I have thoroughly enjoyed the books Crucial Conversations and Crucial Confrontations. They are both really really good for getting through these difficulties. I wish I had them years ago for both personal and professional reasons. One point they make is often in a conflict we will try silence or violence (anger) and that these both are not so effective in getting what we need for the job to be done. So the books walk you through another way of being assertive, giving space for the other person to deal with their part and maybe tell you what is going on, and then move forward to getting it done. It is very real-world, the confrontation book has more about when you have an agreement and then the other person does not hold up their end. Sometimes one conversation is not enough, and if this is a longstanding pattern with the same people then it may take many conversations and being effective to change the pattern. As frustrating as it is now I would make sure you are ready for a long period of consistent follow through on your part before you launch into change. I have done this with my kids, I wait until I know I can really devote time to working on an issue before I tackle it, and until I know I am ready I consciuosly let it go. Another big point I got from the books is to put your personal story about the behavior on hold and assume that everyone wants to do a good job.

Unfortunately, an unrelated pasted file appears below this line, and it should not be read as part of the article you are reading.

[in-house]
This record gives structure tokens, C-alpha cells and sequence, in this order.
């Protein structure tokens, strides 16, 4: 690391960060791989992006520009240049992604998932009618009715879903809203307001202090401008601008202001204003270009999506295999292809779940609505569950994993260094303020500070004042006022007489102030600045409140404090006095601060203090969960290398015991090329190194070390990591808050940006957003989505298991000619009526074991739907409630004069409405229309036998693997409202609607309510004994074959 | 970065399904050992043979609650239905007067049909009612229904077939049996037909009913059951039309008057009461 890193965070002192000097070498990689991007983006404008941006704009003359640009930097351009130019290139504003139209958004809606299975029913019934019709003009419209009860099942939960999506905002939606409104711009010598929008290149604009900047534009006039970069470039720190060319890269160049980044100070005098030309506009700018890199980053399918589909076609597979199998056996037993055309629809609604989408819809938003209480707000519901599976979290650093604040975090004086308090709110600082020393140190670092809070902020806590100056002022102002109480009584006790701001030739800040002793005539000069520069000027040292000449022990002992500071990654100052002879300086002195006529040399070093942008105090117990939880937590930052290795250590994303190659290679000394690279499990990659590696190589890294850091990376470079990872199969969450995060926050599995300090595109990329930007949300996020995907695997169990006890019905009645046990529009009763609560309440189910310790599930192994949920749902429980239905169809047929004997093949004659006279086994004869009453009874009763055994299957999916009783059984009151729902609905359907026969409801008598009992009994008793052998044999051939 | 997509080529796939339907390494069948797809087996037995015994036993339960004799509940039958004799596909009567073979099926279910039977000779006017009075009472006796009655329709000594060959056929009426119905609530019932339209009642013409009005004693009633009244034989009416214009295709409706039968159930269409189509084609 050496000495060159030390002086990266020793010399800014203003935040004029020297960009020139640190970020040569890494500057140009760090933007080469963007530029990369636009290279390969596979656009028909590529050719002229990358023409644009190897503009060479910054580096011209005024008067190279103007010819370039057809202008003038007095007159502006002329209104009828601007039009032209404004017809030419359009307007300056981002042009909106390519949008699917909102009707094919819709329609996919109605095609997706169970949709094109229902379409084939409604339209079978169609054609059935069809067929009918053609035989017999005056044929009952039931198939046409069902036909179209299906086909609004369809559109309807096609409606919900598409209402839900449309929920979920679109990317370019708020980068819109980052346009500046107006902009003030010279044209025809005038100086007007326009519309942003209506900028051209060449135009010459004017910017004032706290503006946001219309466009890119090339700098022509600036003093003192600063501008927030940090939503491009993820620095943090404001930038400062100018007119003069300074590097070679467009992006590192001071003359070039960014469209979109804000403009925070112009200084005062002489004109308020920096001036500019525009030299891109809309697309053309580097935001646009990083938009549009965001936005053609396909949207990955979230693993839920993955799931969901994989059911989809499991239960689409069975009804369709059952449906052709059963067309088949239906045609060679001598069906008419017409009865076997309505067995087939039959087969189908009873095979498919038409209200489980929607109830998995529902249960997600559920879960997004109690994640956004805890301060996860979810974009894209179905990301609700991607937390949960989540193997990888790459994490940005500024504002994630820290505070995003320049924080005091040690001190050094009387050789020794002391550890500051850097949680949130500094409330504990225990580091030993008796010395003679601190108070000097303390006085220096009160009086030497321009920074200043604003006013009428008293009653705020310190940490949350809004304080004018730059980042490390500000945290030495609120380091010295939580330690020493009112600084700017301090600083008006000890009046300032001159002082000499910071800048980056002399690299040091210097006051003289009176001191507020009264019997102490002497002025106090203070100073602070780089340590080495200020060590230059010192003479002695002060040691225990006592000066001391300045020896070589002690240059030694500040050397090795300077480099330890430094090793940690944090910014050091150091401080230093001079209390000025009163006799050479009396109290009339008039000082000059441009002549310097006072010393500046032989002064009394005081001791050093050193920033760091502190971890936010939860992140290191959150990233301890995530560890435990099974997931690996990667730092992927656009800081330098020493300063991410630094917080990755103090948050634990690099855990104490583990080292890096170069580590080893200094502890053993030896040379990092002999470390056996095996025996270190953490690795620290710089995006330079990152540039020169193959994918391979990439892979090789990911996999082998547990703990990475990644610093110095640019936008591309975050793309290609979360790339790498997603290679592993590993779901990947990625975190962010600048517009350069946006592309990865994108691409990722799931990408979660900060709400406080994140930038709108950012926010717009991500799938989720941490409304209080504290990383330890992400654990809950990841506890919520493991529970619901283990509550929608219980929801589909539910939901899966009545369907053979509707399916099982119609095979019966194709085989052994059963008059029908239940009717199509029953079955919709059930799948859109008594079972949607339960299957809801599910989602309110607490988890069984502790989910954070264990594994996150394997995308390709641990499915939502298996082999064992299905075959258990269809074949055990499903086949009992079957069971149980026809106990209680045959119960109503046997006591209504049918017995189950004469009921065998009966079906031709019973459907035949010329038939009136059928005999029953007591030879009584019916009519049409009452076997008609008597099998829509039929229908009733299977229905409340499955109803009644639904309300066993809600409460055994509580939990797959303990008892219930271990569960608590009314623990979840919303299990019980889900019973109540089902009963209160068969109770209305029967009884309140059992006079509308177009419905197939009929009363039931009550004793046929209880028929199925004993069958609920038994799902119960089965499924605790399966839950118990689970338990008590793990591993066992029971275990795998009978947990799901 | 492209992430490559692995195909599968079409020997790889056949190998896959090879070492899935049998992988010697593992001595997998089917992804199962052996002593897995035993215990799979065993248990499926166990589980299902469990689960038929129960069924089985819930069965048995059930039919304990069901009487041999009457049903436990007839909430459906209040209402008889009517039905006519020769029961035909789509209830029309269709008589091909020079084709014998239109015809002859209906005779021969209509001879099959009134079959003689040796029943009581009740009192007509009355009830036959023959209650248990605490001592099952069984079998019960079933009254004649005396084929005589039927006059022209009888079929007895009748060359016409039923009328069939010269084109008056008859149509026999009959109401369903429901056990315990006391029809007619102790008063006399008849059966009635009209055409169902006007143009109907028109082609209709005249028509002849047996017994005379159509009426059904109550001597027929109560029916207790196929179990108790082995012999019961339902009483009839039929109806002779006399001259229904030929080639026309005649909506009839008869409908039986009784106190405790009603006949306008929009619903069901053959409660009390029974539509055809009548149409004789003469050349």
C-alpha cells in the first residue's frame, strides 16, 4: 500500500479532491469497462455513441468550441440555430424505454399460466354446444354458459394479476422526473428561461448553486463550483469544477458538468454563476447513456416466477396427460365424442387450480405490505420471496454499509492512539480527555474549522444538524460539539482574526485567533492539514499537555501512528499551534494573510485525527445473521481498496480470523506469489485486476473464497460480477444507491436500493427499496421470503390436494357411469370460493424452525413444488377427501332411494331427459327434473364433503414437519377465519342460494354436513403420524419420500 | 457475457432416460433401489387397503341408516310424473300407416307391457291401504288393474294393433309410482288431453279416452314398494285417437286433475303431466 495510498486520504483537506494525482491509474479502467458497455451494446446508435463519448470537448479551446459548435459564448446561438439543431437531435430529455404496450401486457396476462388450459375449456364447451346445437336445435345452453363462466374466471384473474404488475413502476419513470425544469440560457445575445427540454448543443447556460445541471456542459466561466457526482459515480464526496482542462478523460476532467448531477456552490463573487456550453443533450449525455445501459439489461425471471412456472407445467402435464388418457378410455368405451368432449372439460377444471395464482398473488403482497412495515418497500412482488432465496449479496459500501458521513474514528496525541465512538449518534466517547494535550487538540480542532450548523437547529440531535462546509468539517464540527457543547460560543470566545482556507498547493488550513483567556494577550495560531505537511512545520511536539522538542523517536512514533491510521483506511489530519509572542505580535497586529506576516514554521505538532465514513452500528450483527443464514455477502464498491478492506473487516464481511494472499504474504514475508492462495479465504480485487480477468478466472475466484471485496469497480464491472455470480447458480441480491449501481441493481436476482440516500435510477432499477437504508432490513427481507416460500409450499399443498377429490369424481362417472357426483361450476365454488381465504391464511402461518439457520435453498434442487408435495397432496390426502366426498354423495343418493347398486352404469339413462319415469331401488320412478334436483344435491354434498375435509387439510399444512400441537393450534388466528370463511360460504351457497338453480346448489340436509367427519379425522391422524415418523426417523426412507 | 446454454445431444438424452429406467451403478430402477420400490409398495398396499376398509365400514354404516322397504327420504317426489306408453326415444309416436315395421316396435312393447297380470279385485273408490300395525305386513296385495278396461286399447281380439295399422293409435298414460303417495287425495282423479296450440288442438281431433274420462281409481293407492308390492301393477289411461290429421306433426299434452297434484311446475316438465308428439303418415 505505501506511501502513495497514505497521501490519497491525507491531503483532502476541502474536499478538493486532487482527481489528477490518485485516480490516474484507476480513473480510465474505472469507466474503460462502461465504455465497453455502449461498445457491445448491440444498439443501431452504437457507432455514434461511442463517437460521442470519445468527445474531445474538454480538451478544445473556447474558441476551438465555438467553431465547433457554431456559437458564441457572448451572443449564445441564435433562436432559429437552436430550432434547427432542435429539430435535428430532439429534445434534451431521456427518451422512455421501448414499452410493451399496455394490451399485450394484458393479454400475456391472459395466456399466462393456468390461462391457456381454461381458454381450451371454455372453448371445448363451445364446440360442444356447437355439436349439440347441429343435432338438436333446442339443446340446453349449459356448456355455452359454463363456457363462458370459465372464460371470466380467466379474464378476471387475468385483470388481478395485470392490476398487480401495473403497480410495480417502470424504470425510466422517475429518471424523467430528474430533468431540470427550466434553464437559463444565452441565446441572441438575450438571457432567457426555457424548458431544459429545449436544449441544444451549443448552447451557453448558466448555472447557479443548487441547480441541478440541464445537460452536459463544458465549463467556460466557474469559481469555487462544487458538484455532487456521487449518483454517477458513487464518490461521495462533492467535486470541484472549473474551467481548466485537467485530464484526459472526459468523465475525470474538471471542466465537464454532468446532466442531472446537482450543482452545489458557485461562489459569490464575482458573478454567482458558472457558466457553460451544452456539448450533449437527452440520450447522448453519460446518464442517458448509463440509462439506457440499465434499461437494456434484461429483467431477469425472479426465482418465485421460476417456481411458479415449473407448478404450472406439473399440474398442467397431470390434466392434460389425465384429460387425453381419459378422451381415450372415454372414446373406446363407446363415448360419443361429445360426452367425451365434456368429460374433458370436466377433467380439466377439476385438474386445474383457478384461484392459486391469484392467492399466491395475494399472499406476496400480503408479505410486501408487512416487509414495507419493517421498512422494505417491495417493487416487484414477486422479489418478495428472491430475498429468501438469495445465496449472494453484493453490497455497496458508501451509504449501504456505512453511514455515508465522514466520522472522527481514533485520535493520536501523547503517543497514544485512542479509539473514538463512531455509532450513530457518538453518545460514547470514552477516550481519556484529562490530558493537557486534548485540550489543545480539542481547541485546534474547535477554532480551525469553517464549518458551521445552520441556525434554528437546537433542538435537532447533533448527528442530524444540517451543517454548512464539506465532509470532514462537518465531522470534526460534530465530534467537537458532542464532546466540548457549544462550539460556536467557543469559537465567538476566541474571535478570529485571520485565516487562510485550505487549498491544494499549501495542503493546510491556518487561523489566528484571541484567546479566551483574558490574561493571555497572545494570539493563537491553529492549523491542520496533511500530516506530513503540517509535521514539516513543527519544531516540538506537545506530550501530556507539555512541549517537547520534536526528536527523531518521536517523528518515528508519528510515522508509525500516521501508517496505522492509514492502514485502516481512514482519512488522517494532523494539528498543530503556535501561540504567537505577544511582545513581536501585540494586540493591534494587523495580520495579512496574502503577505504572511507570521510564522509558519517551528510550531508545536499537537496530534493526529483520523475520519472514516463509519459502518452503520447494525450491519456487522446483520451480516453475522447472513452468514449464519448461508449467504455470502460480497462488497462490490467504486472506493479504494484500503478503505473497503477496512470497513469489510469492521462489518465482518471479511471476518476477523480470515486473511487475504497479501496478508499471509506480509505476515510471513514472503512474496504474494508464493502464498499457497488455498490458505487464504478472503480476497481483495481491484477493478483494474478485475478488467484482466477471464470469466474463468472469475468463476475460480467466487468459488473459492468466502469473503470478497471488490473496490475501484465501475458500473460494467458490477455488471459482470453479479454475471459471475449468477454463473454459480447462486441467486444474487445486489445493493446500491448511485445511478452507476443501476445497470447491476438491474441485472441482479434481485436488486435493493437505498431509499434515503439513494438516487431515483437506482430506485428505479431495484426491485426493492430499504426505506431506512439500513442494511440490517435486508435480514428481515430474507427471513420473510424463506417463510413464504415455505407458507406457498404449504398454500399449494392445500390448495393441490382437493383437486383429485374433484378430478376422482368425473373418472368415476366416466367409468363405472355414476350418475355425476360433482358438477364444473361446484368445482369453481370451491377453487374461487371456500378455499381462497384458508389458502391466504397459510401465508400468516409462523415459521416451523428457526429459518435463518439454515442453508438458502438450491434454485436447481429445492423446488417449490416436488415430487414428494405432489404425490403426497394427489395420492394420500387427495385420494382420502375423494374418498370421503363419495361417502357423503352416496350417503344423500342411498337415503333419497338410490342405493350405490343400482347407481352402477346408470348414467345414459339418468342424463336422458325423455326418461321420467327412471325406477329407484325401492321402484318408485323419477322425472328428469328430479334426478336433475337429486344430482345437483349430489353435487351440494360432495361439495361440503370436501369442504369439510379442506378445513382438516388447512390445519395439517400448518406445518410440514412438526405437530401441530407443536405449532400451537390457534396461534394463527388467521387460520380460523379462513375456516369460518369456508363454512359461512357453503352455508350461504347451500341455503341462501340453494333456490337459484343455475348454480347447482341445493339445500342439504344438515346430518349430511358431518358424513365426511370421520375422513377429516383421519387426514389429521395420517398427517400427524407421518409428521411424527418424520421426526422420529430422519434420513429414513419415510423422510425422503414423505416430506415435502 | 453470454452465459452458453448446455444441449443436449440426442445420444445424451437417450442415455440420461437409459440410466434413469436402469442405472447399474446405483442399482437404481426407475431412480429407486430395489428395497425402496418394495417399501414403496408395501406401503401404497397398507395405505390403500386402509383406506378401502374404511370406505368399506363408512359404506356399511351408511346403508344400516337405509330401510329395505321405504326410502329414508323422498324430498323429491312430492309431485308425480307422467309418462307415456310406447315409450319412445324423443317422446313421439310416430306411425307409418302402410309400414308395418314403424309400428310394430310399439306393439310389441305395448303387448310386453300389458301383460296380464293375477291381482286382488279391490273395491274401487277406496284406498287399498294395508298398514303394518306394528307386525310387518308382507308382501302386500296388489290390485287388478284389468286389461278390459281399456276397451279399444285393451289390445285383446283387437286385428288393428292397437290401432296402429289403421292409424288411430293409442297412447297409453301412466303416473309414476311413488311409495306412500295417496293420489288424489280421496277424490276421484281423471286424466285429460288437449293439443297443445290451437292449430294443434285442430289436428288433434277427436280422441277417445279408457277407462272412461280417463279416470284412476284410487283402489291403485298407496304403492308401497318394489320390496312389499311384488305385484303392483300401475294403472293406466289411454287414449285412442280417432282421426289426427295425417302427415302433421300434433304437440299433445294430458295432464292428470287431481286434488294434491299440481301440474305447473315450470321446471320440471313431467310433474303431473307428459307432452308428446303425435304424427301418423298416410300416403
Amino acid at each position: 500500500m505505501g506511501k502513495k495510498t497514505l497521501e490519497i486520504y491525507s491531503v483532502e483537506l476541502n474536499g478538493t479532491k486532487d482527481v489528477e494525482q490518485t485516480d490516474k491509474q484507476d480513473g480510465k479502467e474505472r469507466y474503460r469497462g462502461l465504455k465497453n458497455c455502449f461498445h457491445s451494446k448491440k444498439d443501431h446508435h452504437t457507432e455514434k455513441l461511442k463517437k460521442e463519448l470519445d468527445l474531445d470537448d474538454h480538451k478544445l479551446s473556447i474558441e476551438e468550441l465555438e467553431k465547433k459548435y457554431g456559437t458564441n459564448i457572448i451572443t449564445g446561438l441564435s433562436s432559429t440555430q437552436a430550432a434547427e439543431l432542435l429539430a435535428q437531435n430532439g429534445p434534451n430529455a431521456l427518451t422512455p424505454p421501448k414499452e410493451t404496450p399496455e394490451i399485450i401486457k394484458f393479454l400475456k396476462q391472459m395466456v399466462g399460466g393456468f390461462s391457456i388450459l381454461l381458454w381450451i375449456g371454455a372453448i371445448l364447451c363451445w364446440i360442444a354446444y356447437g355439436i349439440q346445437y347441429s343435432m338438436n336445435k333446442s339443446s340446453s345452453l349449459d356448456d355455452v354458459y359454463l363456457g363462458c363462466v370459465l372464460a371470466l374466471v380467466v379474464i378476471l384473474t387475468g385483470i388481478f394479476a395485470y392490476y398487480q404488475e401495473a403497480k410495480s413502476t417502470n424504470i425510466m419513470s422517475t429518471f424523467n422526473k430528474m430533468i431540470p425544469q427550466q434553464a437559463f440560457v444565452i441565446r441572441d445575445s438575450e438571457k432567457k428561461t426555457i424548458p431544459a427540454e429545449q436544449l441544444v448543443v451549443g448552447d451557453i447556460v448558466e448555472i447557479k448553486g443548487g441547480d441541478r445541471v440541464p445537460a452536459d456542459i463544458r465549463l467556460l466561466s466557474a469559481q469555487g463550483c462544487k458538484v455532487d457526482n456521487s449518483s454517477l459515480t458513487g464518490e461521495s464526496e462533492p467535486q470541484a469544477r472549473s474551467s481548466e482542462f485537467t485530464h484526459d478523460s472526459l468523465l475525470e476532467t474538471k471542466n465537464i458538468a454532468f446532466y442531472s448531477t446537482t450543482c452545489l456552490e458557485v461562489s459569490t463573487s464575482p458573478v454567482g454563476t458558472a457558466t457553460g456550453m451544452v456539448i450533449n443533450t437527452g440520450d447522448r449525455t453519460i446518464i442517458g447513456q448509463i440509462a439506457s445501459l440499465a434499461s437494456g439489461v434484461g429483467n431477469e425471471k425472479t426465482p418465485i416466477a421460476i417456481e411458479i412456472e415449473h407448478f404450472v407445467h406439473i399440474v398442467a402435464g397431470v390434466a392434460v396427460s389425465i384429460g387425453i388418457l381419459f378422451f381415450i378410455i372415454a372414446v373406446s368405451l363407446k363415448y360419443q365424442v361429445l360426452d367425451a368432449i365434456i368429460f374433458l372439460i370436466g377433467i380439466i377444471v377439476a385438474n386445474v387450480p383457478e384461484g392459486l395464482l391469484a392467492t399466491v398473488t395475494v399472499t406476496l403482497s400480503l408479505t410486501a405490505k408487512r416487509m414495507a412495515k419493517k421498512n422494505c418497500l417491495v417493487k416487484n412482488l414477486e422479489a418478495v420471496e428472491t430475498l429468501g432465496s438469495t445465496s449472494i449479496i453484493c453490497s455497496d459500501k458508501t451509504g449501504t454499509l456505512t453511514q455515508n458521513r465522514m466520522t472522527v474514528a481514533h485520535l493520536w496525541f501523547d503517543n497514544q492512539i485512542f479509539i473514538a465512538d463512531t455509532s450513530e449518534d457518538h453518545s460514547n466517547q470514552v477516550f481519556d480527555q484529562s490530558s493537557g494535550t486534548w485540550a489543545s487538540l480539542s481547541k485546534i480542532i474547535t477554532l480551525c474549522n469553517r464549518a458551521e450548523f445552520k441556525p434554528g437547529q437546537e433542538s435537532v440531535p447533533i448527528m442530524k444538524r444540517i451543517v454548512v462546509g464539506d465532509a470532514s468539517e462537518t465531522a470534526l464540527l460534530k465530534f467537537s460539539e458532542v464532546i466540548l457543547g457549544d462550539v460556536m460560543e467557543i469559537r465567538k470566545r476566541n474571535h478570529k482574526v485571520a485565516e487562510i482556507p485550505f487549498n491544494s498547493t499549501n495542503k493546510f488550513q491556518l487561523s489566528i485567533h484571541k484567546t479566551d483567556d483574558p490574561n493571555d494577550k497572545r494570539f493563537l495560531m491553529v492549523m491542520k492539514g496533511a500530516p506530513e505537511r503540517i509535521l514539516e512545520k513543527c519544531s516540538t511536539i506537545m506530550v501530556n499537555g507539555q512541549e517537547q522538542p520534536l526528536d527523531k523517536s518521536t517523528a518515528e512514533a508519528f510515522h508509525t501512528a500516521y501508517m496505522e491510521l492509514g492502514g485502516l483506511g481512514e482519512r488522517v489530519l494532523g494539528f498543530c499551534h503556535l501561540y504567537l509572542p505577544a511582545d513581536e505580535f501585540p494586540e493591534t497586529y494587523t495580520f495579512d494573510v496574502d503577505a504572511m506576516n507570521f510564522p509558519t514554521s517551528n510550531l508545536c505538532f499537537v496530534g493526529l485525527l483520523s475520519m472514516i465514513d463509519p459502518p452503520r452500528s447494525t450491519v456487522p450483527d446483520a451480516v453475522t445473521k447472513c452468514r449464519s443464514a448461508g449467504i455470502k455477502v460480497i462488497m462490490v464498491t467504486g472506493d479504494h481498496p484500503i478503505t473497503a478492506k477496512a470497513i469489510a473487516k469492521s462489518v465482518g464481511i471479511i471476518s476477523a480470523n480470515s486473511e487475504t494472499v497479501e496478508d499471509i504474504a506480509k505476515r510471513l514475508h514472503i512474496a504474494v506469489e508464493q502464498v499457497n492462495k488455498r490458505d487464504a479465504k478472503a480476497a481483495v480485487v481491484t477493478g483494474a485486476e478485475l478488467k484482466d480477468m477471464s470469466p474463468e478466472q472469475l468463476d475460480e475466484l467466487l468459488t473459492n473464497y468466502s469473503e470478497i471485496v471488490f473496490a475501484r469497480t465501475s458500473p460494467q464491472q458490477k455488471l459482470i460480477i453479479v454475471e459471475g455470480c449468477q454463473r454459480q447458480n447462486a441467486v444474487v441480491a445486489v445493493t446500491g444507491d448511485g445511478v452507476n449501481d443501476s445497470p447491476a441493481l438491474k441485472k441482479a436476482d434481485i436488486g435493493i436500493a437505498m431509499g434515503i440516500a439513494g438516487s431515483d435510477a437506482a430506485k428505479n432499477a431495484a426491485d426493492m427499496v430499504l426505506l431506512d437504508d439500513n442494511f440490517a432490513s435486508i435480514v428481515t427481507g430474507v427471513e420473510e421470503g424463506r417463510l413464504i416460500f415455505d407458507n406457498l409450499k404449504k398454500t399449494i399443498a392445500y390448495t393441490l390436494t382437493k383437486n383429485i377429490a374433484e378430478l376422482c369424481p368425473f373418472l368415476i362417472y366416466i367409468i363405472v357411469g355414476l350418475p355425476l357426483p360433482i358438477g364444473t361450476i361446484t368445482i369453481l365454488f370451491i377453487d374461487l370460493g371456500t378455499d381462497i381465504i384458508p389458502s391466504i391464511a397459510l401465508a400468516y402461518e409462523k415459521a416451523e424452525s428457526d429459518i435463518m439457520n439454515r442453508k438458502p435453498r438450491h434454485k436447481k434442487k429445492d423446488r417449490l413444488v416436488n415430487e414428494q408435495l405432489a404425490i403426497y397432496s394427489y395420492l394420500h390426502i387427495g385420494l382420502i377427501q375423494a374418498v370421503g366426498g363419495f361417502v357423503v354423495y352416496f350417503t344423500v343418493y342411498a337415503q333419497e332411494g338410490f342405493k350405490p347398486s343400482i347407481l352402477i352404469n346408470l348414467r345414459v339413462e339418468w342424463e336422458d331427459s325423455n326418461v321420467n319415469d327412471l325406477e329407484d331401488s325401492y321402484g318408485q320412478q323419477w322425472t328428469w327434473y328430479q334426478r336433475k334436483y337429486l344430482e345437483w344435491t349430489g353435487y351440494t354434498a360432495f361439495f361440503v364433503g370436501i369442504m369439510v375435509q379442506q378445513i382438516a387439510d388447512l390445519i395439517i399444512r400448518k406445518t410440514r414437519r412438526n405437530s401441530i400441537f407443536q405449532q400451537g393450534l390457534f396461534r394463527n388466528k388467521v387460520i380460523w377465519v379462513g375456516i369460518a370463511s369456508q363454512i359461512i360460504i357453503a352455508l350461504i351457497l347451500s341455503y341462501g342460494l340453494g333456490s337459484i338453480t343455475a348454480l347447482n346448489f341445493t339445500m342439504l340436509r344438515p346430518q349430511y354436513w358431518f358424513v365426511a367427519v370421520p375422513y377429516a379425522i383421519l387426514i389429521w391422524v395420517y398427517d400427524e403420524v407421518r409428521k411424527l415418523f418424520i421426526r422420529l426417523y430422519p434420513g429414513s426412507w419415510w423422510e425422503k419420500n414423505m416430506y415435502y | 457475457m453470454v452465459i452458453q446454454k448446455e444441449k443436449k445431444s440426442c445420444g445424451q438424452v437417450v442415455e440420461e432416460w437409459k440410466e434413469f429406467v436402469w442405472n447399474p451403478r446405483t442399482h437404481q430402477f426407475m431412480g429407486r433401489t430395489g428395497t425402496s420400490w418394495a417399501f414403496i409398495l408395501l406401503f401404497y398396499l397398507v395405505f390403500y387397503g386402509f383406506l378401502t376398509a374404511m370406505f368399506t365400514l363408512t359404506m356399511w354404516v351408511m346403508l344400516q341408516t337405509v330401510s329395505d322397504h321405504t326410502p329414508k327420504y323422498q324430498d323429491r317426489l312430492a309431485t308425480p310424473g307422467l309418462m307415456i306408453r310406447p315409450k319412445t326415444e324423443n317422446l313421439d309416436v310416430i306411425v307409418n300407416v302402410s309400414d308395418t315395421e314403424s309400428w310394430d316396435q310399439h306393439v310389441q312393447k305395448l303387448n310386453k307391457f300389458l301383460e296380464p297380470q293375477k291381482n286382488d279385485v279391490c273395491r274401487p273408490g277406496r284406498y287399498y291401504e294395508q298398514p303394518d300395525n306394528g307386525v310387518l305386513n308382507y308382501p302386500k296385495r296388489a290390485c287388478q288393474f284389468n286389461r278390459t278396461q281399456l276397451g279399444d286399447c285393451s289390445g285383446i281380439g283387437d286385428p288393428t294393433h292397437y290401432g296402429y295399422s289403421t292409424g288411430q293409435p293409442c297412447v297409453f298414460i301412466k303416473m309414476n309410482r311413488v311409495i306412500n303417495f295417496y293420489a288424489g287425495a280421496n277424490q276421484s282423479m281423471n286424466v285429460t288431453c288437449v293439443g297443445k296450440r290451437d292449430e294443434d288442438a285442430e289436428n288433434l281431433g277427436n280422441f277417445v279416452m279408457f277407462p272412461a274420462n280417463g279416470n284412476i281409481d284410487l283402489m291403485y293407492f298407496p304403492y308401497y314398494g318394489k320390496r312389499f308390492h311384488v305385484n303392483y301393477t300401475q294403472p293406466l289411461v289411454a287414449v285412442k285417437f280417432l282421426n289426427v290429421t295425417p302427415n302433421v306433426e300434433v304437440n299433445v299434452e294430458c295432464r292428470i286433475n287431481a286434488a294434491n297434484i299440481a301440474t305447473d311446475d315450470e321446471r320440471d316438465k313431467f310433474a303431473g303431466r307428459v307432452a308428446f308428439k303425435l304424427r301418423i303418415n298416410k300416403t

Hope that helps, I agree with communicating to everyone involved if the original deadline is not met. I would quickly tell 'bob' that you need this by a certain date, but calmly say that after the deadline you will have to share this with others on the project. Then with a big (authentic) smile say 'let me know if there is going to be a problem, I know we both care about the quality of this project and doing a good job' or whatever sounds real.